Also sometimes referred to as tone unit. Prosodically defined stretch of speech, comprising one or several words, containing at least one accent and ending with a prosodic break. Generally, a distinction is made between minor and major tone groups. The former often correlate with phrases or clauses at the syntactic level, while the latter tend to correlate with complete sentences. C.f. intermediate and intonation phrase in ToBI.

Topic spotting
An automatic procedure of trying to identify the topic of a dialogue(/text) by extracting and analysing key words.

A dialogue corpus developed at the University of Rochester, USA, containing dialogues dealing with plans to move trains or cargo.

Syntactically annotated corpus; more specifically: a collection of naturally occurring sentences annotated with parse trees, and typically used for training and testing automatic parsers.

TSM (Tonetic Stress Marks)
Symbols of prosodic annotation, in the form of diacritics preceding accented syllables and indicating falling, level or rising pitch.

A unit of (spoken) text, generally comprising everything said by one speaker up to the point where another speaker takes over.

A unit of (spoken) text, often loosely defined and used. On the structural level, utterances may correspond to phrases or sentences uttered by a speaker, whereas on the functional level, they may correspond to dialogue acts.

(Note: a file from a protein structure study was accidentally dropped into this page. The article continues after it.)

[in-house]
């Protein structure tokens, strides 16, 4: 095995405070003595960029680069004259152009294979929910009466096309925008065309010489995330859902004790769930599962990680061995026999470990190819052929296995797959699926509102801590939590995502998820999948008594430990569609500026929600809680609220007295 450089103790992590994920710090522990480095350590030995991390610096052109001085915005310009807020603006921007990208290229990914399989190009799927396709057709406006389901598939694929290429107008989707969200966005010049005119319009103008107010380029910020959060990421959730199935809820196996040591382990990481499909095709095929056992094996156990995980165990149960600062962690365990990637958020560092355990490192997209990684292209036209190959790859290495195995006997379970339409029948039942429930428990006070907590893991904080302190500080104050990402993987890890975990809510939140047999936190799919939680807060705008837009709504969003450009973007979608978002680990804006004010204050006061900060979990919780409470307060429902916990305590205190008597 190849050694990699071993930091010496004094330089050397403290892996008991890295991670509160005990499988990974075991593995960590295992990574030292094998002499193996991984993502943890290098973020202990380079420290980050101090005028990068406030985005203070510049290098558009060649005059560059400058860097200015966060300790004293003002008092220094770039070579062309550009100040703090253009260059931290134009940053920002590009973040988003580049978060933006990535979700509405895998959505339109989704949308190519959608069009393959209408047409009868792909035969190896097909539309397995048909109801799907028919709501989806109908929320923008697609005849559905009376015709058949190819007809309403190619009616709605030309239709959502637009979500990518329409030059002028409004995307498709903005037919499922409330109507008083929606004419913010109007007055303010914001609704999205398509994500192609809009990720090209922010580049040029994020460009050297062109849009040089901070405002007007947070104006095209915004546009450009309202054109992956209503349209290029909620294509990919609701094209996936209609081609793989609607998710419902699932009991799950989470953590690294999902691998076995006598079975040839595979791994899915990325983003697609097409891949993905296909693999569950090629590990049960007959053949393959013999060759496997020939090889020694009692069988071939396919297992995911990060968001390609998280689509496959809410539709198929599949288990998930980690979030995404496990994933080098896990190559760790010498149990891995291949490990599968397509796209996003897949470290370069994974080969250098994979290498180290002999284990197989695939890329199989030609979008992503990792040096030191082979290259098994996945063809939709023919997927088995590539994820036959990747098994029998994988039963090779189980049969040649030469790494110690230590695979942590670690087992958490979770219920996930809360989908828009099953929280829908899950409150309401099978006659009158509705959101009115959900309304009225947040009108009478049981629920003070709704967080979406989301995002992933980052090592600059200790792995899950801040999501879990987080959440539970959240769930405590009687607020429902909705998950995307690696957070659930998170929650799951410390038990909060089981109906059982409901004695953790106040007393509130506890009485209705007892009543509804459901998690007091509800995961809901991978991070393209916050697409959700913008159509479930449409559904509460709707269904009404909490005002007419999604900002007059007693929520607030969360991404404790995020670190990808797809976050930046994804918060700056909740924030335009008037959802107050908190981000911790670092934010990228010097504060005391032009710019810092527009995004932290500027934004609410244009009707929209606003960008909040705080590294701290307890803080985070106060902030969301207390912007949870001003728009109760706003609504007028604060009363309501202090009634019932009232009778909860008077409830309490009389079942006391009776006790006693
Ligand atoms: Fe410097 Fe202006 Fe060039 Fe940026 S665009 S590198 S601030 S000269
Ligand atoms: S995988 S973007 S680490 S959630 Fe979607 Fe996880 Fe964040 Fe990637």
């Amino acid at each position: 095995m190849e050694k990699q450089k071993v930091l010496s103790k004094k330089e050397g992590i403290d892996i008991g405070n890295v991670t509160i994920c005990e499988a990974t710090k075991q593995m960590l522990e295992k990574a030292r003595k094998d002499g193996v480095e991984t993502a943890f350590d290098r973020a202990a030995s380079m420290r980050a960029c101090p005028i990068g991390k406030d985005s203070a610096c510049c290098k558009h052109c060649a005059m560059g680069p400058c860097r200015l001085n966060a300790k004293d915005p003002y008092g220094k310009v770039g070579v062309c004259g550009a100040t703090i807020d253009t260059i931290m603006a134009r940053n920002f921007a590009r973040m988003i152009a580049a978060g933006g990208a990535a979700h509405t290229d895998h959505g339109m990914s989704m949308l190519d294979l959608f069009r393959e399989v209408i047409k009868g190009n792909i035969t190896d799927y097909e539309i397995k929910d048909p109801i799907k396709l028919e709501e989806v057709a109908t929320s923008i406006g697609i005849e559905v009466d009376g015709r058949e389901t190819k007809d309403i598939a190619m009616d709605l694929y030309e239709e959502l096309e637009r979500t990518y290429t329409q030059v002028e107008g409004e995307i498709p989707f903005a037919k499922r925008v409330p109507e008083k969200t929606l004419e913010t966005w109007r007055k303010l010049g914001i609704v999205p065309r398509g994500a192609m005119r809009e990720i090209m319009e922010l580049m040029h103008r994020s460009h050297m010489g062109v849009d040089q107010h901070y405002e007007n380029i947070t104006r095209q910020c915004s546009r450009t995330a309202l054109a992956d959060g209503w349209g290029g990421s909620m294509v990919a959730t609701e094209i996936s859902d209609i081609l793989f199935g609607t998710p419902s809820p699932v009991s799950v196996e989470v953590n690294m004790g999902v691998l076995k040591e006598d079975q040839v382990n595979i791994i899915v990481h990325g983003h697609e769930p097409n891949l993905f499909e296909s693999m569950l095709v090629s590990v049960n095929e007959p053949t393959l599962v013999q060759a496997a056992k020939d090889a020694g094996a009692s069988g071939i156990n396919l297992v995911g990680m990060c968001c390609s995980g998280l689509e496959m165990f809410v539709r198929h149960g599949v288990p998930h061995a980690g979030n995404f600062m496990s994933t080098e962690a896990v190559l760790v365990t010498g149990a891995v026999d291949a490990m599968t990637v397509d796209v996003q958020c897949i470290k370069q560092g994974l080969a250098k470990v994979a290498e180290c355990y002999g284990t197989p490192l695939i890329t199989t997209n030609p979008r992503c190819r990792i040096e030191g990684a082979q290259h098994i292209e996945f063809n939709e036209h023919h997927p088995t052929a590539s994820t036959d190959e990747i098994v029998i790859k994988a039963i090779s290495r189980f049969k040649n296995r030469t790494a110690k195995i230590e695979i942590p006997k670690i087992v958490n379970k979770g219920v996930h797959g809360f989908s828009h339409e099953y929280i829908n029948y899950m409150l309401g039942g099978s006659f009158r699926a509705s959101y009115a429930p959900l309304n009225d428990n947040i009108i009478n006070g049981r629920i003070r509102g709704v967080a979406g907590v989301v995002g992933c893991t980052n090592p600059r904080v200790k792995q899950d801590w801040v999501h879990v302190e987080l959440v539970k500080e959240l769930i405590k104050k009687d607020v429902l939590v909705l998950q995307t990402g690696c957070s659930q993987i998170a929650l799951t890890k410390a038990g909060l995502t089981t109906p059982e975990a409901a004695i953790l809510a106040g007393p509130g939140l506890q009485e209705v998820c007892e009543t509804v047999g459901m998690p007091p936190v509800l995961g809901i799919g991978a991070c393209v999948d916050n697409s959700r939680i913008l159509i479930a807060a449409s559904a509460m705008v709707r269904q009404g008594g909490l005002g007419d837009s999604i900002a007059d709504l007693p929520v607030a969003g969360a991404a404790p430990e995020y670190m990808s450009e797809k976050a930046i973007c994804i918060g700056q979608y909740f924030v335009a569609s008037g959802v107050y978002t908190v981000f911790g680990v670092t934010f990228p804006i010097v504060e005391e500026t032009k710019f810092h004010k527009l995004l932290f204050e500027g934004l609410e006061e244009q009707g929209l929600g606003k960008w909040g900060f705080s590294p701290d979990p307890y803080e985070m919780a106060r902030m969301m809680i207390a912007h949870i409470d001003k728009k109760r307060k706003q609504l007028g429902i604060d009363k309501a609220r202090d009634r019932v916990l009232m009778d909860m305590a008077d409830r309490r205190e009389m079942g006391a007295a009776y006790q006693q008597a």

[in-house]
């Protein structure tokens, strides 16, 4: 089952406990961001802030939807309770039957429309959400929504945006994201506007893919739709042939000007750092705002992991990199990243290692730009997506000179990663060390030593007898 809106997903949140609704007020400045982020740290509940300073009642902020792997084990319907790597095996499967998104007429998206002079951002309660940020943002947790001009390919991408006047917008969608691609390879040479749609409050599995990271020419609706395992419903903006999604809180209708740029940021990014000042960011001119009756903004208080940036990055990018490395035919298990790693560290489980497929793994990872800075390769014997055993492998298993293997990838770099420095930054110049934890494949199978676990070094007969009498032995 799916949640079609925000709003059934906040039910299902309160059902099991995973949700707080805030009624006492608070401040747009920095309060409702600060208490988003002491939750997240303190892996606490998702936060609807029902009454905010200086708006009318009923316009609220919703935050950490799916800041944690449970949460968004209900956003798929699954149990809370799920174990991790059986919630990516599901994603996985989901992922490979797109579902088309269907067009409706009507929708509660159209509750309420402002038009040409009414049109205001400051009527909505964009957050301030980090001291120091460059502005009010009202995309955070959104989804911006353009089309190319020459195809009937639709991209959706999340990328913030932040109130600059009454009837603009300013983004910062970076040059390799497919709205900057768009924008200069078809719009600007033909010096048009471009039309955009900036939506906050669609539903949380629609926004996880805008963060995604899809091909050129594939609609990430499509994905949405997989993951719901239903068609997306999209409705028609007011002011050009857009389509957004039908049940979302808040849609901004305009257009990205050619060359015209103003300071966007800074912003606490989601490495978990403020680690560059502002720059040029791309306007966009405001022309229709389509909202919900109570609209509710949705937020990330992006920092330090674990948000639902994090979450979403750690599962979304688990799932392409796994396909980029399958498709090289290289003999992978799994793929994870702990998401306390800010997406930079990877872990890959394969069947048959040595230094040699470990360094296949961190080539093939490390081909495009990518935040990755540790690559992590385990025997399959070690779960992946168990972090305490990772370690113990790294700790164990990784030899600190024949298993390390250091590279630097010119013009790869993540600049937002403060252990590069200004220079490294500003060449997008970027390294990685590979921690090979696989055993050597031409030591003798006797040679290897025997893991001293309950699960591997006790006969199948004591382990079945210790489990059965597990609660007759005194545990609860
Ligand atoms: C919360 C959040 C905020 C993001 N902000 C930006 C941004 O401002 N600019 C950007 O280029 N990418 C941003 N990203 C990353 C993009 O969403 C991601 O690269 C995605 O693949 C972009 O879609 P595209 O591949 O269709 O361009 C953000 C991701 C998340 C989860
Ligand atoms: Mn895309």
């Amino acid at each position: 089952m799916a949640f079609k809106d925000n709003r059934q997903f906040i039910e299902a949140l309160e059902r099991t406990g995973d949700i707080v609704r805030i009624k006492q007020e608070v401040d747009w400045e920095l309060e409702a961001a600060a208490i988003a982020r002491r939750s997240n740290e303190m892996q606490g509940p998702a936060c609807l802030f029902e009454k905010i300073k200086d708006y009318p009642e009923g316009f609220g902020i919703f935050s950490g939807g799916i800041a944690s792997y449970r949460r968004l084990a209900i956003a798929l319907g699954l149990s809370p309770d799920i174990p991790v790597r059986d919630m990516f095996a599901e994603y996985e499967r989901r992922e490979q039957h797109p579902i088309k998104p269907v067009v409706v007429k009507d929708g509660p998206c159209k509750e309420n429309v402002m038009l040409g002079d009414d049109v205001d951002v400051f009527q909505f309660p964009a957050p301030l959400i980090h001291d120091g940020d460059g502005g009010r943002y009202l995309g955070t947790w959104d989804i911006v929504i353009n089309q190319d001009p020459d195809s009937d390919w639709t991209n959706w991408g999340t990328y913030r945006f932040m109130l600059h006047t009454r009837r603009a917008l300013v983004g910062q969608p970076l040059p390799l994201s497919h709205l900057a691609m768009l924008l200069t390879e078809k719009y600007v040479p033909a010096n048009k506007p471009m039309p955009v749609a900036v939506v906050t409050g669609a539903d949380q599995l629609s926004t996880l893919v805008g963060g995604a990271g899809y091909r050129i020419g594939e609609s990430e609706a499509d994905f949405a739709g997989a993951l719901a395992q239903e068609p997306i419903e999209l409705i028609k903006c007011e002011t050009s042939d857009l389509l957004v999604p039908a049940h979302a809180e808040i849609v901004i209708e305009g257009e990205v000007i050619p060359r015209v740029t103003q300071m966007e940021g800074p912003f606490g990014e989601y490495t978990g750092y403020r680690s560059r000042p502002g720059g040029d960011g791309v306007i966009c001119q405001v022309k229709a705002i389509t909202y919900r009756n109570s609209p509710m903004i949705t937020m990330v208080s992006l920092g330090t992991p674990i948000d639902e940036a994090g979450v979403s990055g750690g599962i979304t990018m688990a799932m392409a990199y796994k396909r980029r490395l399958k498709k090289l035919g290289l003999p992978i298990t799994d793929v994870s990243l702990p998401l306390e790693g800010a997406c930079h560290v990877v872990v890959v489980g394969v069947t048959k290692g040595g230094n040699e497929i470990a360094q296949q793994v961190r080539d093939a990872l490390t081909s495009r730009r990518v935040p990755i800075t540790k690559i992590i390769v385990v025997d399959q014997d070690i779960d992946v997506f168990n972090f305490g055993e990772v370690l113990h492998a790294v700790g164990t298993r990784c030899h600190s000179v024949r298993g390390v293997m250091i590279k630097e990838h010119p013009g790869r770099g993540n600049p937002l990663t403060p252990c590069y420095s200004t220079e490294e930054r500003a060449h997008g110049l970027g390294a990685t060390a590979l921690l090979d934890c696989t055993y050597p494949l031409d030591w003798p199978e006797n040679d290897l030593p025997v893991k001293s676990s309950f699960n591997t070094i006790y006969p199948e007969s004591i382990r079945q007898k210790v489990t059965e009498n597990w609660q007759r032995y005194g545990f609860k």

The acoustic/physical representation of a complex speech signal, based upon the amplitude of its component parts, usually displayed on a graph on which the x-axis represents amplitude and the y-axis time.

Wizard of Oz experiment/scenario
A type of experimental dialogue scenario in which a human subject believes himself/herself to be communicating with a machine, when in fact the responses are made by a hidden human being. The purpose of Wizard of Oz (WOZ) experiment is to find out as much as possible about how humans would behave in a human-machine dialogue situation.

A word whose articulation is begun but not completed, either because of interruption or because of dysfluency.

XML (eXtensible Markup Language)
A type of document markup language, which represents an extensible subset of SGML.

X-SAMPA (eXtended Speech Assessment Methods Phonetic Alphabet)
An extended ASCII encoding scheme for phonetic transcription.

Items for acronym section:

ATR (Advanced Telecommunications Research)

BNC (British National Corpus)

CES (Corpus Encoding Standard)

CREA (Corpus de Referencia del Español Actual)

CSCS (Corpus of Spoken Contemporary Spanish)

HCRC (Human Communication Research Centre)

INTSINT (International Transcription System for Intonation)

LE (Language Engineering)

MULTEXT (Multilingual Text Tools and Corpora)

TEI (Text Incoding Initiative)

UCREL (University Centre for Computer Corpus Research on Language)

URL (Uniform Resource Locator)